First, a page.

LINCOLN APPOINTS: WILLIAM BAINBRIDGE RENSHAW — A COMMANDER IN THE NAVY — AN IMPORTANT CIVIL WAR NAVAL COMISSION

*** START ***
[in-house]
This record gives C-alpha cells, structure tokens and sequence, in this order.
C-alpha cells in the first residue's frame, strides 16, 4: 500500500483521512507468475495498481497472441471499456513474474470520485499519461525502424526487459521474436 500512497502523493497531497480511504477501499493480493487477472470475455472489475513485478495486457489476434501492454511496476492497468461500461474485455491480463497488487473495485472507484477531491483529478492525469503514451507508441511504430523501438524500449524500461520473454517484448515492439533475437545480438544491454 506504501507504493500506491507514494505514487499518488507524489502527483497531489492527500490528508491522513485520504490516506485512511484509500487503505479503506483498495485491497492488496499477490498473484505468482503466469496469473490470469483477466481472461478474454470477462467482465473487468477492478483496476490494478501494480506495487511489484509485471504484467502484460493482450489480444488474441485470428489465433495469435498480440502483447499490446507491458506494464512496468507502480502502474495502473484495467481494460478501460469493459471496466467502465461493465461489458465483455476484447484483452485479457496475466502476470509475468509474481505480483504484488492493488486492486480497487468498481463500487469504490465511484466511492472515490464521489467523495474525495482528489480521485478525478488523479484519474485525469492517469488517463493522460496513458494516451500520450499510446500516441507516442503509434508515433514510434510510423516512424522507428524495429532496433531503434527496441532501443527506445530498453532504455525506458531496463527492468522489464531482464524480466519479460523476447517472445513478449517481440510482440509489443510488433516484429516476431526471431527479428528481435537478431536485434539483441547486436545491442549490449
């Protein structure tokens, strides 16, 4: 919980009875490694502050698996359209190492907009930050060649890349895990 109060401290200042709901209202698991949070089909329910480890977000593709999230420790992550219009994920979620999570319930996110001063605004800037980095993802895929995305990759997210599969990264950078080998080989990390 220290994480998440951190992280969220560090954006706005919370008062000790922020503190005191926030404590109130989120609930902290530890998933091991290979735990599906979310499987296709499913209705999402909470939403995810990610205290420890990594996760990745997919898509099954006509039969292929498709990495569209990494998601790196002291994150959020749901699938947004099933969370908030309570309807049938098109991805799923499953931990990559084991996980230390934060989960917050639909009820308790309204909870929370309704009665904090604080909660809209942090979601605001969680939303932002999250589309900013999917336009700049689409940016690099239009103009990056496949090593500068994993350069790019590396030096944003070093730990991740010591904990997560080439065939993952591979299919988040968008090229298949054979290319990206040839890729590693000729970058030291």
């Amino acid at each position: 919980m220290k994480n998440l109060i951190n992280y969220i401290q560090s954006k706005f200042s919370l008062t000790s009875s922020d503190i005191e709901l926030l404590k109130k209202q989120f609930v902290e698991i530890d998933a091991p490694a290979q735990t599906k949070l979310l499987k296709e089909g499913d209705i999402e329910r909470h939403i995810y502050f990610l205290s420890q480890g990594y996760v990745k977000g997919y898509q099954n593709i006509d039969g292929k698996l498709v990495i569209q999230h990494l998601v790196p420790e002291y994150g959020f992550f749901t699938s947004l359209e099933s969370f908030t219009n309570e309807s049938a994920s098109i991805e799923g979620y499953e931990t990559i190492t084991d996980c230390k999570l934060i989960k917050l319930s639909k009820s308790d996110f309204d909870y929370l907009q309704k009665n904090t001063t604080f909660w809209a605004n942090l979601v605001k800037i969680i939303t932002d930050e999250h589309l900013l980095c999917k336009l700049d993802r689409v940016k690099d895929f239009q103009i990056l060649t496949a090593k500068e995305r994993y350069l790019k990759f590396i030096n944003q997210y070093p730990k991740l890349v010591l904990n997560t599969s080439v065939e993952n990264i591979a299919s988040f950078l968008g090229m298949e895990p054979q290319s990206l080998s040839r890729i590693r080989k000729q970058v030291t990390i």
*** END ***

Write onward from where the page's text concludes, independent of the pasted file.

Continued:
LINCOLN, ABRAHAM. (1809-1865). Sixteenth President of the United States (1861-1865). Superb and important partly engraved Document Signed, ”Abraham Lincoln”, as President. One page, tall folio, vellum. Washington, August 5, 1861. Countersigned by GIDEON WELLS, Secretary of the Navy. President Lincoln appoints WILLIAM BAINBRIDGE RENSHAW a Commander in the United States Navy. Accomplishment of text is dark and bold. The ink in Lincoln s signature, is a little skippy due to the nature of the ink he used, reacting with the oils of the animal skin [vellum], but very acceptable. Spread-eagle vignette at head with sailing ships in background; nautical vignette of flags and sea nymphs at bottom. Embossed green wafer seal of the Navy Department affixed at bottom center. After his promotion to the rank commander, William Bainbridge Renshaw was attached to Admiral David Farragut s squadron. Assigned to the steamer Westfield, a former ferry-boat purchased by the U.S. Navy from Cornelius Vanderbilt, Renshaw led a successful five boat assault on the Confederate held city of Galveston in October 1862. The Union remained in control of the port until the Confederate General John B. Magruder mounted a daring assault to recapture Galveston on January 1, 1863. At the start of the battle, Renshaw s Westfield, the flagship of the Federal naval forces off Galveston, ran aground on a sandbank while exiting the harbor. Under attack from two Southern warships, Renshaw, unwilling to surrender his vessel, ordered his crew to abandon ship and prepared to destroy the Westfield. Following a delay in the explosion, he and fifteen other Union seamen returned to investigate the cause. Tragically, the explosion occurred just as they prepared to board the gunboat, and all were killed. Thus, we offer a Civil War commission with a fascinating story! Other than usual folds, the document is clean and fresh. Naval commissions are much scarcer than those for the Army, and high ranking appointments are nearly unobtainable. When buying a Lincoln commission, it’s always best to buy one with content and a story of the individual, in excellent condition. This piece checks all the boxes!